Not Valid for Submission
L95 is a non-specific and non-billable diagnosis code code, consider using a code with a higher level of specificity for a diagnosis of vasculitis limited to skin, not elsewhere classified. The code is not specific and is NOT valid for the year 2021 for the submission of HIPAA-covered transactions. Category or Header define the heading of a category of codes that may be further subdivided by the use of 4th, 5th, 6th or 7th characters.
Specific Coding for Vasculitis limited to skin, not elsewhere classified
Non-specific codes like L95 require more digits to indicate the appropriate level of specificity. Consider using any of the following ICD-10 codes with a higher level of specificity when coding for vasculitis limited to skin, not elsewhere classified:
Tabular List of Diseases and Injuries
The Tabular List of Diseases and Injuries is a list of ICD-10 codes, organized "head to toe" into chapters and sections with coding notes and guidance for inclusions, exclusions, descriptions and more. The following references are applicable to the code L95:
Type 1 ExcludesType 1 Excludes
A type 1 excludes note is a pure excludes note. It means "NOT CODED HERE!" An Excludes1 note indicates that the code excluded should never be used at the same time as the code above the Excludes1 note. An Excludes1 is used when two conditions cannot occur together, such as a congenital form versus an acquired form of the same condition.
- angioma serpiginosum L81.7
- Henoch-Schönlein purpura D69.0
- hypersensitivity angiitis M31.0
- lupus panniculitis L93.2
- panniculitis NOS M79.3
- panniculitis of neck and back M54.0
- polyarteritis nodosa M30.0
- relapsing panniculitis M35.6
- rheumatoid vasculitis M05.2
- serum sickness T80.6
- urticaria L50
- Wegener's granulomatosis M31.3
Information for Patients
Also called: Angiitis
Vasculitis is an inflammation of the blood vessels. It happens when the body's immune system attacks the blood vessel by mistake. It can happen because of an infection, a medicine, or another disease. The cause is often unknown.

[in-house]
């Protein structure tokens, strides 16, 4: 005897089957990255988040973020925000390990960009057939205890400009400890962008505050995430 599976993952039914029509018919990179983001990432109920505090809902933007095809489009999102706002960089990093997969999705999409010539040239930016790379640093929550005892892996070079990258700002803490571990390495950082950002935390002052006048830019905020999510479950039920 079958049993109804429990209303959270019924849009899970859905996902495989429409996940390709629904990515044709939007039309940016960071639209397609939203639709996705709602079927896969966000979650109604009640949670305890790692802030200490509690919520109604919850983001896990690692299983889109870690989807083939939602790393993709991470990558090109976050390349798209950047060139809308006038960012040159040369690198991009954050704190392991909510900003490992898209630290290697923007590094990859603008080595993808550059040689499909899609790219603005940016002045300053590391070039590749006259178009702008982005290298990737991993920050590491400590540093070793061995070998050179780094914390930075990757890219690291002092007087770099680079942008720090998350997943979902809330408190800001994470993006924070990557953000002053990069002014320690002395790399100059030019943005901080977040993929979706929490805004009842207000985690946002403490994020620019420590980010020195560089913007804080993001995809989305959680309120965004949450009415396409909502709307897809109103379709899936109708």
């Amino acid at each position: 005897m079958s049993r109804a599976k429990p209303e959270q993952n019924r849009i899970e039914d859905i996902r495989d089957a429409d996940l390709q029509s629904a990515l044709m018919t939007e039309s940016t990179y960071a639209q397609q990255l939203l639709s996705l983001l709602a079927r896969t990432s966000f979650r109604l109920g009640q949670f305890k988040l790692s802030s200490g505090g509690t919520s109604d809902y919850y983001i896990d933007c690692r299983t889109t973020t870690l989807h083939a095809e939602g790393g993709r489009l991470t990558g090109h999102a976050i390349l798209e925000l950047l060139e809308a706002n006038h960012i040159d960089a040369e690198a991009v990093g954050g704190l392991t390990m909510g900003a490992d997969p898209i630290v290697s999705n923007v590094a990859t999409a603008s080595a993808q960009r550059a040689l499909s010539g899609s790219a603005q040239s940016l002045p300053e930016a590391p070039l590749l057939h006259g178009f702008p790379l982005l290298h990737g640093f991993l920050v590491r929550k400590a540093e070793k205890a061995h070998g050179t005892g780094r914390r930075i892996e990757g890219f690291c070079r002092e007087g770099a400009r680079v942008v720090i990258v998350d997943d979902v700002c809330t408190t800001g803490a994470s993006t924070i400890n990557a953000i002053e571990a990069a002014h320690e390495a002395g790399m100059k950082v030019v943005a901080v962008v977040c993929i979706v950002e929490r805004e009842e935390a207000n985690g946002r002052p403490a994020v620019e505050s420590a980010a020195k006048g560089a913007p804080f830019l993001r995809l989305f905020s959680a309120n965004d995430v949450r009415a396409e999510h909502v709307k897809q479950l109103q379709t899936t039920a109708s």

Vasculitis can affect arteries, veins and capillaries. Arteries are vessels that carry blood from the heart to the body's organs. Veins are the vessels that carry blood back to the heart. Capillaries are tiny blood vessels that connect the small arteries and veins.
When a blood vessel becomes inflamed, it can
- Narrow, making it more difficult for blood to get through
- Close off completely so that blood can't get through
- Stretch and weaken so much that it bulges. The bulge is called an aneurysm. If it bursts, it can cause dangerous bleeding inside the body.
Symptoms of vasculitis can vary, but usually include fever, swelling and a general sense of feeling ill. The main goal of treatment is to stop the inflammation. Steroids and other medicines to stop inflammation are often helpful.
NIH: National Heart, Lung, and Blood Institute
- Allergic vasculitis (Medical Encyclopedia)
- Aortic angiography (Medical Encyclopedia)
- Cerebral angiography (Medical Encyclopedia)
- Henoch-Schonlein purpura (Medical Encyclopedia)
- Necrotizing vasculitis (Medical Encyclopedia)
- Polyarteritis nodosa (Medical Encyclopedia)
- Takayasu arteritis (Medical Encyclopedia)
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